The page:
“wash it down with gin” (NF) and two paintings by Kelly Matheson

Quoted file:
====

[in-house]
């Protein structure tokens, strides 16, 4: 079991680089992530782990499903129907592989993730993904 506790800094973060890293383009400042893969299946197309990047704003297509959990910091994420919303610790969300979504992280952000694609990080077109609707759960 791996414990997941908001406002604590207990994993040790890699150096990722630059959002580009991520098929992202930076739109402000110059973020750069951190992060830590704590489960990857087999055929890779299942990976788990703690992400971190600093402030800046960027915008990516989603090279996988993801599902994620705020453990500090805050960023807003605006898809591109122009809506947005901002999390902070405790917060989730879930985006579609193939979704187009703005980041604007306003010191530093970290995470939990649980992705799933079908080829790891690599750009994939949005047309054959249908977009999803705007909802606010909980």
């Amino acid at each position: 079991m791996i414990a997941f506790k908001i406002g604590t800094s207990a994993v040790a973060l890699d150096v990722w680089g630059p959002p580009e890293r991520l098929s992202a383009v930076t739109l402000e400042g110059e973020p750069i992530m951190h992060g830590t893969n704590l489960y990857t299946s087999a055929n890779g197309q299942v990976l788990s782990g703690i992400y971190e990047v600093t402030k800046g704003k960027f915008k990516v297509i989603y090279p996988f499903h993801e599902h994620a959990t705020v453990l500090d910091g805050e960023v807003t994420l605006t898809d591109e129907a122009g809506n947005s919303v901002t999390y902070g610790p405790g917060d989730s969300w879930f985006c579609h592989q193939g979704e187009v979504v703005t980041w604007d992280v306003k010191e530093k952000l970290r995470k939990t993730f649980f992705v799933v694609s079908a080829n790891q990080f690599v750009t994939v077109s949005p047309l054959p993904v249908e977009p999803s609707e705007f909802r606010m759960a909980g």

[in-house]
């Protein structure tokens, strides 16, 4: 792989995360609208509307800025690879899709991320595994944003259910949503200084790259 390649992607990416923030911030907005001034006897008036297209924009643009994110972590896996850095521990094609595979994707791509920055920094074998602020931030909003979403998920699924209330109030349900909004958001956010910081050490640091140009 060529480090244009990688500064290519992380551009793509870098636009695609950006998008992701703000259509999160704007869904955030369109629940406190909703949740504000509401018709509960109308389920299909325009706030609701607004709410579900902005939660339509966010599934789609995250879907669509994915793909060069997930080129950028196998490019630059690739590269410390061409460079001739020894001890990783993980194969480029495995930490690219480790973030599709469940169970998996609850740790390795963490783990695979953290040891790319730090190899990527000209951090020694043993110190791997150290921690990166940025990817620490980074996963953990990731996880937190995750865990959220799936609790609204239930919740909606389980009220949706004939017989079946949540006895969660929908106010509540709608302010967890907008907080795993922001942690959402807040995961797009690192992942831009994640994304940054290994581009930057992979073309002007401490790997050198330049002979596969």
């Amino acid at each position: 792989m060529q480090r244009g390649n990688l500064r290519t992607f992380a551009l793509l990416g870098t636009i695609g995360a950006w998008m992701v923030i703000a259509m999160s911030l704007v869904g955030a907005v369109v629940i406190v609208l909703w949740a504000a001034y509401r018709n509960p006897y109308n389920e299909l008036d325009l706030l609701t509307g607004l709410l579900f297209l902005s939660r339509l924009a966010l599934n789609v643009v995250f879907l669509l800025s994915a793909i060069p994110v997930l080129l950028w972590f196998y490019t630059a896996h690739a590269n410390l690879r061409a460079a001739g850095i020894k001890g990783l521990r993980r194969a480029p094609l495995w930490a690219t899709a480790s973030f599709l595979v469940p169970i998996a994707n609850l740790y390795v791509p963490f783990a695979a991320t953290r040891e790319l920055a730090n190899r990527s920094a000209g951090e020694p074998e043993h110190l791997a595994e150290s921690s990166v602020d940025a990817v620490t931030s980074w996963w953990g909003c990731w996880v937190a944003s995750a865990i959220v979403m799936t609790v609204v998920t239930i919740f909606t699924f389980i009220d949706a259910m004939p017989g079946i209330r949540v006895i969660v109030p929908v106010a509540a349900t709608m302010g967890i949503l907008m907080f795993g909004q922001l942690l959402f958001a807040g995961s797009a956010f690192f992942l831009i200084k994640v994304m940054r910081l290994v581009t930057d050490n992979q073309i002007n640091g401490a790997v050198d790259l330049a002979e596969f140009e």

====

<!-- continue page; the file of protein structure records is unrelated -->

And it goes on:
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Each joint has a price. In terms of insurance, that is. Worker’s comp is a son of a bitch to people who sprain an ankle because you wore flip-flops to work that day or slipped on ice in the break room. But if you find a band-saw and make the calculated decision to remove appendages to work the system, you’ll find a legend of values for each limb and ligament. I know this because my brother cut his fingers off. I half wondered if he did it just to get out of work for a few months. At least it got rid of those trashy prison tattoos on his fingers. That’s the kind of contempt you hold for someone who has tried to choke the life out of you on multiple occasions. He received a settlement check that gave him the only stability he ever had.  A trailer that he paid the down payment on and then never made another payment. He rented the lot, of course. It was in the middle of nowhere and we only visited him a few times to help him clean and move in. He was riding a sympathy high for a while. He got to live the way he wanted. No responsibilities like working, paying bills, or cleaning. Just smoking, bartering his pain meds, and making god-awful food. He sat in a singlewide trailer, chain smoked and corresponded with a slimy attorney every day to make the best case and get the biggest payout. He got a check for somewhere in the neighborhood of $17,000. A hell of a bankroll for someone who’d been relegated to poverty his entire life. With it, he played house. He found some semblance of love and got married. Even attempted to start a family. Several months of marital and patriarchal bliss. He added an entirely impractical iguana to the mix. Years later, on one of his quests to live on the fringe of society, he let the beast freeze to death. After a year of growing moss and a rubber tree, a Magic Chef range and having to maintain 700 square feet, it all proved to be too much for him. All relationships were too much for him. I have no qualms admitting his accident was most likely on purpose. My brother was a rambler in a post-rambler world. There are no more brakemen and hobos. Only sad, lonely homeless men who claim park benches in the winter and creeks in the summer. It never did sit right with me knowing he was sleeping in the park or on someone’s floor. He wouldn’t reach out often to me considering my brash nature and my selfish shithead of a husband. He wasn’t welcome as an overnight guest and he knew this. I can blame my husband, but that kind of life scared me. No stability, no check, no 800-thread-count pillowcase and lamp to light my nightly escape from reality in some book. Brian was a bastard. Not in the descriptive sense, but in reality. He knew because he was told over and over and over again. Drilled in him that he was a mistake, born to be resented.  He was made in a one-horse pseudo-old-west town as revenge for my mother to pay back my father for all the bullshit he pulled. My brother, his namesake nonetheless, was the collateral damage. With each signature and roll call he was reminded that he was the illegitimate child of his mother and named after the man she avenged herself against. He was not wanted and he would never truly know his lineage. He was always a problem or issue to be dealt with, with thrown punches and sharp words. Funny thing is I met his so called biological father. He looked nothing like him. So in all these fights and mud slinging there was a name that rang out. But now I knew that wasn’t even his real father. I never made this known to my brother, we never talked about anything really. Until the day this mans obituary came out. I’ll never know if my brother believed me when I told him, there’s no way that was your father. It made me feel sad for him. It made me remember when he turned eight. The doctors handed down the news. It felt like a terminal diagnosis at that time. Juvenile diabetes. To a family with no money, no prospects, and too much pride to accept help. Two shots a day. Insulin and syringes twice every day. Every day was a struggle. He was already ostracized in every way. In his own family. In school, due to his learning disabilities, which could probably be explained by his illness and the ever-present mood swings. Now he was different physically. He never belonged anywhere. His sheared wool was always black as soot. Constant fighting with my mother, who poured her resentment of his existence straight into him, unapologetically, which only exacerbated his distaste for living in reality. His ability to lie as a means to an end was honed at a young age. She told him what a sorry piece of shit he was. The fact of the matter remained that my mother and brother were so much alike in the fact that neither of them could hold a job very long or maintain any kind of relationship. They were both infamous for screaming matches in the front lawn. Fist fights and dramatic attempts on each others lives were just another day. In our little slice of rural North Carolina, it was always a first-name basis with all the deputies. In a time when mental illness was an urban issue, these were nothing more than rural realities. Nothing you can do to help them.  Keep them from shooting the neighbors. Anything more is out of my pay grade. The rest of the souls living in that hellhole are just SOL. So you wake up. Another day of shit to eat. Go to vacation bible school where you are taught to be grateful for the shit you eat. Forgive your mother and file your brother away in a part of your brain that can’t be explained or contacted without pain and confusion. Make a complacent attempt at finding normalcy and stability. Then they both die, and you are left craving shit for breakfast.